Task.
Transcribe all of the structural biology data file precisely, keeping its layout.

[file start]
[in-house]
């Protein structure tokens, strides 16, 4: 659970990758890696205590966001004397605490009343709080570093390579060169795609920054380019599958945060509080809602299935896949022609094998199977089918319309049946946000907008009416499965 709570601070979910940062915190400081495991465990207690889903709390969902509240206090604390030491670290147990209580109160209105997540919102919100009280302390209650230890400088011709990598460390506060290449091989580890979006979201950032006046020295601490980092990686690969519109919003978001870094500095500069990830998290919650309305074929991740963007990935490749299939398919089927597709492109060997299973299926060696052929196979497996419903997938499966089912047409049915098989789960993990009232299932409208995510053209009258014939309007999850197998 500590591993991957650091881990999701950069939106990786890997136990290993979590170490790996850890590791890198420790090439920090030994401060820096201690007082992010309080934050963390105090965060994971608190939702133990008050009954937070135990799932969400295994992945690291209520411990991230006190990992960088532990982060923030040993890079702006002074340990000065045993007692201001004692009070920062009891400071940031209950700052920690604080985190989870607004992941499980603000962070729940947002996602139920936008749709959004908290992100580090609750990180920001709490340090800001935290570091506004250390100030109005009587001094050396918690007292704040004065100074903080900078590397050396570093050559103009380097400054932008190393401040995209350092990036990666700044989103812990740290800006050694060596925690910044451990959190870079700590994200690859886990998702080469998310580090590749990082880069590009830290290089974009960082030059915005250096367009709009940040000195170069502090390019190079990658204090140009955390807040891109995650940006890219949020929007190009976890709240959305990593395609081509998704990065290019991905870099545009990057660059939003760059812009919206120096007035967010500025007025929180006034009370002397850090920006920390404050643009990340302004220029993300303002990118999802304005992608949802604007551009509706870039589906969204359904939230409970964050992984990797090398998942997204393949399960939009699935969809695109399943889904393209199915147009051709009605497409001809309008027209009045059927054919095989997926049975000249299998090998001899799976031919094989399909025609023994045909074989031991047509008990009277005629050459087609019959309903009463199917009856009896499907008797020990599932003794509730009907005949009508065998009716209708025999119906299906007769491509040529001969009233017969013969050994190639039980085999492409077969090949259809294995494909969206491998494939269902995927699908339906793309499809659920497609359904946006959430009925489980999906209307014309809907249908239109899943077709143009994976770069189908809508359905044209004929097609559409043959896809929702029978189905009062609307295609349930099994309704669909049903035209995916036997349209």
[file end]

[in-house]
């Protein structure tokens, strides 16, 4: 659970990758890696205590966001004397605490009343709080570093390579060169795609920054380019599958945060509080809602299935896949022609094998199977089918319309049946946000907008009416499965 709570601070979910940062915190400081495991465990207690889903709390969902509240206090604390030491670290147990209580109160209105997540919102919100009280302390209650230890400088011709990598460390506060290449091989580890979006979201950032006046020295601490980092990686690969519109919003978001870094500095500069990830998290919650309305074929991740963007990935490749299939398919089927597709492109060997299973299926060696052929196979497996419903997938499966089912047409049915098989789960993990009232299932409208995510053209009258014939309007999850197998 500590591993991957650091881990999701950069939106990786890997136990290993979590170490790996850890590791890198420790090439920090030994401060820096201690007082992010309080934050963390105090965060994971608190939702133990008050009954937070135990799932969400295994992945690291209520411990991230006190990992960088532990982060923030040993890079702006002074340990000065045993007692201001004692009070920062009891400071940031209950700052920690604080985190989870607004992941499980603000962070729940947002996602139920936008749709959004908290992100580090609750990180920001709490340090800001935290570091506004250390100030109005009587001094050396918690007292704040004065100074903080900078590397050396570093050559103009380097400054932008190393401040995209350092990036990666700044989103812990740290800006050694060596925690910044451990959190870079700590994200690859886990998702080469998310580090590749990082880069590009830290290089974009960082030059915005250096367009709009940040000195170069502090390019190079990658204090140009955390807040891109995650940006890219949020929007190009976890709240959305990593395609081509998704990065290019991905870099545009990057660059939003760059812009919206120096007035967010500025007025929180006034009370002397850090920006920390404050643009990340302004220029993300303002990118999802304005992608949802604007551009509706870039589906969204359904939230409970964050992984990797090398998942997204393949399960939009699935969809695109399943889904393209199915147009051709009605497409001809309008027209009045059927054919095989997926049975000249299998090998001899799976031919094989399909025609023994045909074989031991047509008990009277005629050459087609019959309903009463199917009856009896499907008797020990599932003794509730009907005949009508065998009716209708025999119906299906007769491509040529001969009233017969013969050994190639039980085999492409077969090949259809294995494909969206491998494939269902995927699908339906793309499809659920497609359904946006959430009925489980999906209307014309809907249908239109899943077709143009994976770069189908809508359905044209004929097609559409043959896809929702029978189905009062609307295609349930099994309704669909049903035209995916036997349209």